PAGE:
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Interview Assam

We should make films on our people and our land, says filmmaker Manju Borah

 The award-winning filmmaker from Assam talks about the importance of making films on indigenous people, with their universal subjects, like the struggle for existence, linguistic rights and political rights. 

Sukhpreet Kahlon

Writer-turned-filmmaker Manju Borah’s work has delved into the socio-economic issues of the Northeast with a firm eye on history. A multi-award-winning filmmaker, she was one of the early women filmmakers from Assam and her first feature film Baibhab (A Scam in Verse, 1998) was awarded the Best Film at the Dhaka International Film Festival in 2000.

Her next film, Akashitorar Kathare (A Tale told a Thousand Times, 2003), looks at gender bias where a woman is forced to abandon her work and become embedded in the traditional role of a housewife. The film won the National Award for the Best Regional Film and the Best Female Playback singer for Torali Sarma. Bora's latest film, the National award-winning, The Land of Poison Women (2019), has been screened at several festivals across the country and is being screened at the Bengaluru International Film Festival, 2020. She is also part of the jury at the festival.

Borah received a senior fellowship from the ministry of culture on her work on the women folklore of Assam. Her engagement with women’s issues, as well as that of indigenous people, continues in her work. She has been a pioneer in making films in lesser known or rare languages from the North-East, a move that has encouraged other filmmakers to explore these as well.  

Talking about how she began filmmaking in Assam, Borah said, “When I came into filmmaking in 1996, I was the fourth woman director in Assam. Mainly Dr Santana Bordoloi was widely known because she made a very good film, Adajya (1996). With that film, we came into the national level. After that there was a big gap. I am making my 12th film now, and am proud of this continuity in my work."

"Five or six years back, other women too have entered the scenario. Rima Borah, Bobby Sarma Baruah, Rima Das are all there. Das is like an institution in herself, as she does everything herself, camera, sound, direction. This is very rare and we are very proud of her,” she said.

Even though her films have won several awards, the journey has not been an easy one. “I make films that are not so low-budget, as my crew includes people from different places. Getting funds is not easy, but luckily, I have some good producers, who value proper content and treatment of a film, like the technical aspects. I do not compromise in those areas,” she said.

Borah added that commercial success would perhaps enable women to make their mark in a big way in Assam, “I want some woman filmmaker who can make a commercially big film. To reach out to the common people is a very challenging job. So once you can reach out to them, one has made their mark,” she said.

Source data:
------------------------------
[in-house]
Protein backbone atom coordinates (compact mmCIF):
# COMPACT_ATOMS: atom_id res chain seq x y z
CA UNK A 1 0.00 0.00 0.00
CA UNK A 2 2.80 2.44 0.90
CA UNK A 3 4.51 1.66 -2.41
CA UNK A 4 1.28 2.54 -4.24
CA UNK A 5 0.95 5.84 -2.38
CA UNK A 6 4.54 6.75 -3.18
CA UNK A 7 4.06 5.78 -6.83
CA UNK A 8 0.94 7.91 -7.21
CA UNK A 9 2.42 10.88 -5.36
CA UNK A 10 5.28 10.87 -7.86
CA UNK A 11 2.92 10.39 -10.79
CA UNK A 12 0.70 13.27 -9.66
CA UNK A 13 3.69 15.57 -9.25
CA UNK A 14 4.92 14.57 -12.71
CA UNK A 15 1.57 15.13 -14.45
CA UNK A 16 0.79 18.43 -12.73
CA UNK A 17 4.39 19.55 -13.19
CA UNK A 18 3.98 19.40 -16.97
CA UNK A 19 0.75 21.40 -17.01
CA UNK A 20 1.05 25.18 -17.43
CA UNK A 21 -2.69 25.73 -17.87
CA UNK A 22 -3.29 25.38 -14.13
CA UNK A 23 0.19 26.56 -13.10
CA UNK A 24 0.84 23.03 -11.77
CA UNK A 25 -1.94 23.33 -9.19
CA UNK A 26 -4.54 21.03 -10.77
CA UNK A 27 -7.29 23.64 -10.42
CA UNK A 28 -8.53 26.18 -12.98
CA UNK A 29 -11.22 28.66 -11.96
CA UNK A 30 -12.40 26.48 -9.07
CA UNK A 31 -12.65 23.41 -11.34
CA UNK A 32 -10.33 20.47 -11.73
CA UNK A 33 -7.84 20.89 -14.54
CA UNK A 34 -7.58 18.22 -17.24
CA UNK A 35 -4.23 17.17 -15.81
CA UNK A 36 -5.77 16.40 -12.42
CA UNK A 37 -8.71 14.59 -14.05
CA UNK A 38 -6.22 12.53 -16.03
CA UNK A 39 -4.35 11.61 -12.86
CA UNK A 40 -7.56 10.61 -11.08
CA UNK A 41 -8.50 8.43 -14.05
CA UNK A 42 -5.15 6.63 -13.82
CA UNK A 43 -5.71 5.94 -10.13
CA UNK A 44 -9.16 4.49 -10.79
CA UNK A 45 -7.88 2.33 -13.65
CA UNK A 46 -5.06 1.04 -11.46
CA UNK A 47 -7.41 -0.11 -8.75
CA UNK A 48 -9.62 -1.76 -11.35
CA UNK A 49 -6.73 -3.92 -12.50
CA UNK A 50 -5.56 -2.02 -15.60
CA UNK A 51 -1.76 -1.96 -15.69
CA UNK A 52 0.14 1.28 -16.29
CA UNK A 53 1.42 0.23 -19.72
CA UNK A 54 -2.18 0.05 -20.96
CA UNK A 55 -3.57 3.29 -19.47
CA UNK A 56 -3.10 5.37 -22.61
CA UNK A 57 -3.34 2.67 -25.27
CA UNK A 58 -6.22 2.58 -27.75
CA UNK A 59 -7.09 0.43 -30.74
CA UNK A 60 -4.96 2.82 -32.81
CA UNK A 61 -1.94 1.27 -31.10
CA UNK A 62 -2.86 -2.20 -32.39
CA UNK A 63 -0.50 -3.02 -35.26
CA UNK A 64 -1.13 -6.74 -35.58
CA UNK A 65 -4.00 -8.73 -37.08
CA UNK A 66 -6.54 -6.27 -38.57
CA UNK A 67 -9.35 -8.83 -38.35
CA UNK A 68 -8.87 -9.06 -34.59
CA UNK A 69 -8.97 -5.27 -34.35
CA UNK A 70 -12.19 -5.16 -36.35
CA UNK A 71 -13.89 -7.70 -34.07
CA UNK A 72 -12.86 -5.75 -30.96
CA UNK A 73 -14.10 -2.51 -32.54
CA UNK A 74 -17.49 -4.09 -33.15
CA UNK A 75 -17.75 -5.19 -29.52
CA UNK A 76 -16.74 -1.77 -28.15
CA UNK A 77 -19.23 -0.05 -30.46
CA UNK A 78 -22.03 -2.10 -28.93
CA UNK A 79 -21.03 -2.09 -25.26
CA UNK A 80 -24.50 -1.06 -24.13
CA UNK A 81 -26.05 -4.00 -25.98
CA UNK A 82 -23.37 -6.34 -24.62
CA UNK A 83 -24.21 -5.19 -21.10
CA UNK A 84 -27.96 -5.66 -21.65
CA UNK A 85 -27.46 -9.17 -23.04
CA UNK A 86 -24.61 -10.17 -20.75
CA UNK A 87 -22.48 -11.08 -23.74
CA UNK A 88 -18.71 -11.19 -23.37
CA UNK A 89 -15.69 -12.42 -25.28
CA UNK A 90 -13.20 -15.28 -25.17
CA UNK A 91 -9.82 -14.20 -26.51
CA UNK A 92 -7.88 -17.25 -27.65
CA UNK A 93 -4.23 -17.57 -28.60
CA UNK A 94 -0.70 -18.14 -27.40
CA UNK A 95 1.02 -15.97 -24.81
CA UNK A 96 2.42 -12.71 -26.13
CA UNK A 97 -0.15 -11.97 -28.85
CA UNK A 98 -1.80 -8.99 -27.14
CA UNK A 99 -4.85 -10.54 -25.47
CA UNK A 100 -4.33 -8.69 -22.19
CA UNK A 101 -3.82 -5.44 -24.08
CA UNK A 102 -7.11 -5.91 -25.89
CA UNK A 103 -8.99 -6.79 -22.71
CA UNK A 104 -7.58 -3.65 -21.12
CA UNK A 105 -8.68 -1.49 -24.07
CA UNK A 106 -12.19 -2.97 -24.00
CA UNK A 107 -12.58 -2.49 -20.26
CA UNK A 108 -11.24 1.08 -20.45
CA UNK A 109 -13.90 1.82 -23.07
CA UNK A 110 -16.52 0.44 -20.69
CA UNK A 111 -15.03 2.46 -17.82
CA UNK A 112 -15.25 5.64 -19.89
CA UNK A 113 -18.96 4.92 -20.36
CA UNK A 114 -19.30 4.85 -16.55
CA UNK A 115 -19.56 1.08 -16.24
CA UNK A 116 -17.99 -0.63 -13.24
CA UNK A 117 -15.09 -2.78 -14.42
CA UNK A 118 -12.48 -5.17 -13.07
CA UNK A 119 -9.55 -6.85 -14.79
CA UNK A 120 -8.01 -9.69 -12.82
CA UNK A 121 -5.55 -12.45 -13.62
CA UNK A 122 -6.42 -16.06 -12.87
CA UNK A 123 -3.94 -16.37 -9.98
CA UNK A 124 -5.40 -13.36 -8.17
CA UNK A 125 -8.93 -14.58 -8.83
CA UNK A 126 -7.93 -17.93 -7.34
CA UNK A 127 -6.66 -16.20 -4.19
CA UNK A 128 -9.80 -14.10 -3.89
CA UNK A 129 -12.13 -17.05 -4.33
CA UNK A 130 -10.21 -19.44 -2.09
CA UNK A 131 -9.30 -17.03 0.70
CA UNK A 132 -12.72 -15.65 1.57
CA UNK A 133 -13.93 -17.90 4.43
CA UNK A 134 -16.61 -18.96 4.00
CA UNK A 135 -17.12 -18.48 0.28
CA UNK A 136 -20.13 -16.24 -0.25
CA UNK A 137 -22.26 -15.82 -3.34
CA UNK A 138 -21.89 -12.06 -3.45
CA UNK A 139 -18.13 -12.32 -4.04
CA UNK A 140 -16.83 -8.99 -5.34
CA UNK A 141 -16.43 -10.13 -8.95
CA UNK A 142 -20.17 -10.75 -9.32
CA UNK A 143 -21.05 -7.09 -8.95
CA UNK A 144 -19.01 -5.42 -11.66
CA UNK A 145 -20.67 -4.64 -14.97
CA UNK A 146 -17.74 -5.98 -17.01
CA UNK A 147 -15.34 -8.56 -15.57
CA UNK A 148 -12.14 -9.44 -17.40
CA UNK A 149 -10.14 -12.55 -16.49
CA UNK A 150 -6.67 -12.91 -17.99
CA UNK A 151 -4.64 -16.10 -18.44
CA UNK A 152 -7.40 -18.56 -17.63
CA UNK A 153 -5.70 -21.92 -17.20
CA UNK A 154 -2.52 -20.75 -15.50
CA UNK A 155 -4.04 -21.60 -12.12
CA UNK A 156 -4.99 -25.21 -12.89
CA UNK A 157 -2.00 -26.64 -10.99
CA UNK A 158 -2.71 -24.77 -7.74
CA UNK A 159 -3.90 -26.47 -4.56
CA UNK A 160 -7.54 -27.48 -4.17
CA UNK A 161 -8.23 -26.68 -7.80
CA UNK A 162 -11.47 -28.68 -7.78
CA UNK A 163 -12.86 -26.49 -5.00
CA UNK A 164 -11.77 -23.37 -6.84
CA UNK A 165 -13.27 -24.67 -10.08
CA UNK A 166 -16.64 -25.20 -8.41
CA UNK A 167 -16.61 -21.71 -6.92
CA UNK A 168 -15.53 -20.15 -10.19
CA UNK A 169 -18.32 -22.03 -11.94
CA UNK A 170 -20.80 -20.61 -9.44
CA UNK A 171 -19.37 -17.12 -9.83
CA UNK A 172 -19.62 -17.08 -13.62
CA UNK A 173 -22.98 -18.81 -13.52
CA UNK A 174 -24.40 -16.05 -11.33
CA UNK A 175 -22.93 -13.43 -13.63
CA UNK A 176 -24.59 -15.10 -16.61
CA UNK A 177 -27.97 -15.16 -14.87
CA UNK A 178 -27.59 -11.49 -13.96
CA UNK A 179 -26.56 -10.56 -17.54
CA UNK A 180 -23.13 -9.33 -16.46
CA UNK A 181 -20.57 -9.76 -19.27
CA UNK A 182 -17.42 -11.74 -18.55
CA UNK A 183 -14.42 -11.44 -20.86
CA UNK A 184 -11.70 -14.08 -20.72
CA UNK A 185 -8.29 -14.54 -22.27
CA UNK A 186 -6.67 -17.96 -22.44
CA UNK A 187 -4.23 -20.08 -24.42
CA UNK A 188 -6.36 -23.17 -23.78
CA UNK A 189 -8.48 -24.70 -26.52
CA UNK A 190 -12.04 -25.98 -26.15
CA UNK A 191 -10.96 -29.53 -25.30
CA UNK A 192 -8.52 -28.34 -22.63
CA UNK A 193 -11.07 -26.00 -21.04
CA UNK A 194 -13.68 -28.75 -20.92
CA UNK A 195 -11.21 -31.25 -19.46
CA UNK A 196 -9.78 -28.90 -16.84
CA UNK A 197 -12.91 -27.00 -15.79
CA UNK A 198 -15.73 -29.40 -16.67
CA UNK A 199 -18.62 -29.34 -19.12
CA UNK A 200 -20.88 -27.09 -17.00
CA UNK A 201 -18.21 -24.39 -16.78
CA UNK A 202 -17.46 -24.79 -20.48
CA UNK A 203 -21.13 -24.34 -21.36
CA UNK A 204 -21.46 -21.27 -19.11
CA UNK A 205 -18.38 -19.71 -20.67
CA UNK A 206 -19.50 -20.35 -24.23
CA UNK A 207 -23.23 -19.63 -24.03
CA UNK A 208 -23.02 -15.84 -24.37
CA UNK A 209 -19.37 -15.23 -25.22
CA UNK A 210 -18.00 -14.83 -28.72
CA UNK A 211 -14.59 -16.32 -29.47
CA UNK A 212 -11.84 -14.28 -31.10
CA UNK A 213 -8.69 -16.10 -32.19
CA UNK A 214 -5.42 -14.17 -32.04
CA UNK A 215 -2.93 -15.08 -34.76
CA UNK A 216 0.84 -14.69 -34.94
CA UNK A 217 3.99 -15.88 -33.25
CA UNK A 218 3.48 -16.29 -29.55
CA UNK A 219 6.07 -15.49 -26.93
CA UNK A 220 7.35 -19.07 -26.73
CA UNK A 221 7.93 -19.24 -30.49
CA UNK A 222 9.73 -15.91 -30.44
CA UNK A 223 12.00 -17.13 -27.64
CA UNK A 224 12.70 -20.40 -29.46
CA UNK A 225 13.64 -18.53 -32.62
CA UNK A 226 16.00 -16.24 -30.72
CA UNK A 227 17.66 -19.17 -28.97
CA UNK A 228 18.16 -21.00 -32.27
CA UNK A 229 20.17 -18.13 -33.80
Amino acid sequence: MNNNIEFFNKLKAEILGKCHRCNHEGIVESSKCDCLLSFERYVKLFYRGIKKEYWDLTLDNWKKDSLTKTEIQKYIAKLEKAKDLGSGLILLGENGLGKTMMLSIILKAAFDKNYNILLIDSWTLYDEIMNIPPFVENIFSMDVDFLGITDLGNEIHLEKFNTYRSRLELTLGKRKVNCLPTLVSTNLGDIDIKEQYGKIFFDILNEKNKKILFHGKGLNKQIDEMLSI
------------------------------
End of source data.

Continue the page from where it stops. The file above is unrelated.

Speaking about some of the challenges that she faced in her journey, Borah said, “First is finance. People have lesser confidence in women when it comes to money. For simple technical things, people will not rely on women. In fact, in technical fields, women in India are doing much better than women elsewhere in the world. But women need support from the family and from society as filmmaking is not a routine job."

"It is a 24-hour job. I started my career in films when I was already married for 16 years. Had my husband not pushed me, I would not have been a filmmaker. It’s because of him that I came into this business. I want that all girls should be independent and not look back,” the filmmaker said.

In recent times, there are films from the North-East being made in lesser known or rare languages. Speaking about this, Baruah said, “I don’t want to talk about my own work but I think I am the pioneer in this…I have done research on different women’s issues and ethnic groups. I feel that we are ignoring these [indigenous] people, without whom we are not complete. So I decided that I will make at least three films that look at indigenous people and started with the film in Mishing language, Ko: Yad (2012).

"My next film was in Bodo, which is also the language of aboriginal people in Assam and looked at their struggle for existence. The third one is that of Pangchenpa community, which has less than 5000 people, called Land of Poison Women (2019). Whether they are from the mainstream or the interiors, the status of women remains the same. It is a universal problem,” she claims.
She added, “Slowly, our filmmakers have also started making films in other languages. I feel very proud of them for coming back to their roots. And that is a very good sign. They need to do it with involvement and not for the sake of making films in different languages. Without these dialects and these people, we have no identity. We have a very complex structure of society and should explore that. We should make films on our people and our land and these subjects are universal, like the struggle for existence, linguistic rights and political rights,” she said.

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